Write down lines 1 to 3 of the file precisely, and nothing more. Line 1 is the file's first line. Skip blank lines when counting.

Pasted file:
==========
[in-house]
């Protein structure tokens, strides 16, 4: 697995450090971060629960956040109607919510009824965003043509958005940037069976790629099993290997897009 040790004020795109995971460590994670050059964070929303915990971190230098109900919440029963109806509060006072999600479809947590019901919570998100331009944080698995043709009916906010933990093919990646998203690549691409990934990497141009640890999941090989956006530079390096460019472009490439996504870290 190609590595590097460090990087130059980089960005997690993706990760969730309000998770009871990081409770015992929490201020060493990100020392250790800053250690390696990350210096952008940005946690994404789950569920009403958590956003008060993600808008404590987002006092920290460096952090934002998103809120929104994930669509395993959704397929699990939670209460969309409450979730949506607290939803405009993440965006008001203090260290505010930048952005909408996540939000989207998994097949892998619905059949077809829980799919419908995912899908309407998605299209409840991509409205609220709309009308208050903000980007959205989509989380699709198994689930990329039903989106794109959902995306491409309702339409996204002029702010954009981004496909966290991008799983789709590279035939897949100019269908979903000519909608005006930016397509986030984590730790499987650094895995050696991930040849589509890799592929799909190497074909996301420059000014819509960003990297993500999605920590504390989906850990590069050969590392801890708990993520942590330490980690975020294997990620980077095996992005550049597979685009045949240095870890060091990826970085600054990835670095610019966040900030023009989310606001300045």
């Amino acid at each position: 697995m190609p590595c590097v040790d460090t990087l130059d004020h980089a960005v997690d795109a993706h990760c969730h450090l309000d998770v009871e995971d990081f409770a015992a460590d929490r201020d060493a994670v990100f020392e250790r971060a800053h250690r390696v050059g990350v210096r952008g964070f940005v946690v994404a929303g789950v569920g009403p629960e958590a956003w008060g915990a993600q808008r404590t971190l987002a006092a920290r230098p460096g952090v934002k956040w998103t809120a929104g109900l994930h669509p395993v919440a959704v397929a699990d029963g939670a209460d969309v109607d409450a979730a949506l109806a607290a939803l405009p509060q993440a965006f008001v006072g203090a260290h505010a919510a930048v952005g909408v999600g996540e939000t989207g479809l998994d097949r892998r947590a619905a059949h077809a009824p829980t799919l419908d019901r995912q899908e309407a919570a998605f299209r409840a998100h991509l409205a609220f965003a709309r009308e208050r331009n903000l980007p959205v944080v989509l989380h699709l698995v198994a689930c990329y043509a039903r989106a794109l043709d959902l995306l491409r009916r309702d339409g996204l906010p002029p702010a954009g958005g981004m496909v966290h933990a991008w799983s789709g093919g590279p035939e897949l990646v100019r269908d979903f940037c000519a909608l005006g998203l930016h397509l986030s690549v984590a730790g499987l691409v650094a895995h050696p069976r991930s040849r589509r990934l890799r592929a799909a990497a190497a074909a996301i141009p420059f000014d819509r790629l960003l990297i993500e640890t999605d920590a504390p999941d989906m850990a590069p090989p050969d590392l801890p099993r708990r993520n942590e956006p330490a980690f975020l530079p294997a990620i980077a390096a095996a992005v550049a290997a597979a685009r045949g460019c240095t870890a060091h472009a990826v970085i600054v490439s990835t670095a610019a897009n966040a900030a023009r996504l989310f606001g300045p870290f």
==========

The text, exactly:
[in-house]
């Protein structure tokens, strides 16, 4: 697995450090971060629960956040109607919510009824965003043509958005940037069976790629099993290997897009 040790004020795109995971460590994670050059964070929303915990971190230098109900919440029963109806509060006072999600479809947590019901919570998100331009944080698995043709009916906010933990093919990646998203690549691409990934990497141009640890999941090989956006530079390096460019472009490439996504870290 190609590595590097460090990087130059980089960005997690993706990760969730309000998770009871990081409770015992929490201020060493990100020392250790800053250690390696990350210096952008940005946690994404789950569920009403958590956003008060993600808008404590987002006092920290460096952090934002998103809120929104994930669509395993959704397929699990939670209460969309409450979730949506607290939803405009993440965006008001203090260290505010930048952005909408996540939000989207998994097949892998619905059949077809829980799919419908995912899908309407998605299209409840991509409205609220709309009308208050903000980007959205989509989380699709198994689930990329039903989106794109959902995306491409309702339409996204002029702010954009981004496909966290991008799983789709590279035939897949100019269908979903000519909608005006930016397509986030984590730790499987650094895995050696991930040849589509890799592929799909190497074909996301420059000014819509960003990297993500999605920590504390989906850990590069050969590392801890708990993520942590330490980690975020294997990620980077095996992005550049597979685009045949240095870890060091990826970085600054990835670095610019966040900030023009989310606001300045």
């Amino acid at each position: 697995m190609p590595c590097v040790d460090t990087l130059d004020h980089a960005v997690d795109a993706h990760c969730h450090l309000d998770v009871e995971d990081f409770a015992a460590d929490r201020d060493a994670v990100f020392e250790r971060a800053h250690r390696v050059g990350v210096r952008g964070f940005v946690v994404a929303g789950v569920g009403p629960e958590a956003w008060g915990a993600q808008r404590t971190l987002a006092a920290r230098p460096g952090v934002k956040w998103t809120a929104g109900l994930h669509p395993v919440a959704v397929a699990d029963g939670a209460d969309v109607d409450a979730a949506l109806a607290a939803l405009p509060q993440a965006f008001v006072g203090a260290h505010a919510a930048v952005g909408v999600g996540e939000t989207g479809l998994d097949r892998r947590a619905a059949h077809a009824p829980t799919l419908d019901r995912q899908e309407a919570a998605f299209r409840a998100h991509l409205a609220f965003a709309r009308e208050r331009n903000l980007p959205v944080v989509l989380h699709l698995v198994a689930c990329y043509a039903r989106a794109l043709d959902l995306l491409r009916r309702d339409g996204l906010p002029p702010a954009g958005g981004m496909v966290h933990a991008w799983s789709g093919g590279p035939e897949l990646v100019r269908d979903f940037c000519a909608l005006g998203l930016h397509l986030s690549v984590a730790g499987l691409v650094a895995h050696p069976r991930s040849r589509r990934l890799r592929a799909a990497a190497a074909a996301i141009p420059f000014d819509r790629l960003l990297i993500e640890t999605d920590a504390p999941d989906m850990a590069p090989p050969d590392l801890p099993r708990r993520n942590e956006p330490a980690f975020l530079p294997a990620i980077a390096a095996a992005v550049a290997a597979a685009r045949g460019c240095t870890a060091h472009a990826v970085i600054v490439s990835t670095a610019a897009n966040a900030a023009r996504l989310f606001g300045p870290f």